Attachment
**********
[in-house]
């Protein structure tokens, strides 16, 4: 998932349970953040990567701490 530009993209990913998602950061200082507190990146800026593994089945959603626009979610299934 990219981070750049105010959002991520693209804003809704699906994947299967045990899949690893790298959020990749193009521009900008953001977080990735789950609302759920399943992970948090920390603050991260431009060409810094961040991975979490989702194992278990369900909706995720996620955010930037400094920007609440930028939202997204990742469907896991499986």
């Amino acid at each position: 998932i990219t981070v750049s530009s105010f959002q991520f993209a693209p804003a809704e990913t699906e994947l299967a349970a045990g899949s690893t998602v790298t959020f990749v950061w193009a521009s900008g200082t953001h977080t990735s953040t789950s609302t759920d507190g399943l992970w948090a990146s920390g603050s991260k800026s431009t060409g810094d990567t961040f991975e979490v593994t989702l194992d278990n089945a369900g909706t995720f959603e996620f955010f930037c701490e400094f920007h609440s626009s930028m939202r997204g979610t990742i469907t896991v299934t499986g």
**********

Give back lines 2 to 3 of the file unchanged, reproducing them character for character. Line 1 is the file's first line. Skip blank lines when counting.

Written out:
């Protein structure tokens, strides 16, 4: 998932349970953040990567701490 530009993209990913998602950061200082507190990146800026593994089945959603626009979610299934 990219981070750049105010959002991520693209804003809704699906994947299967045990899949690893790298959020990749193009521009900008953001977080990735789950609302759920399943992970948090920390603050991260431009060409810094961040991975979490989702194992278990369900909706995720996620955010930037400094920007609440930028939202997204990742469907896991499986």
């Amino acid at each position: 998932i990219t981070v750049s530009s105010f959002q991520f993209a693209p804003a809704e990913t699906e994947l299967a349970a045990g899949s690893t998602v790298t959020f990749v950061w193009a521009s900008g200082t953001h977080t990735s953040t789950s609302t759920d507190g399943l992970w948090a990146s920390g603050s991260k800026s431009t060409g810094d990567t961040f991975e979490v593994t989702l194992d278990n089945a369900g909706t995720f959603e996620f955010f930037c701490e400094f920007h609440s626009s930028m939202r997204g979610t990742i469907t896991v299934t499986g």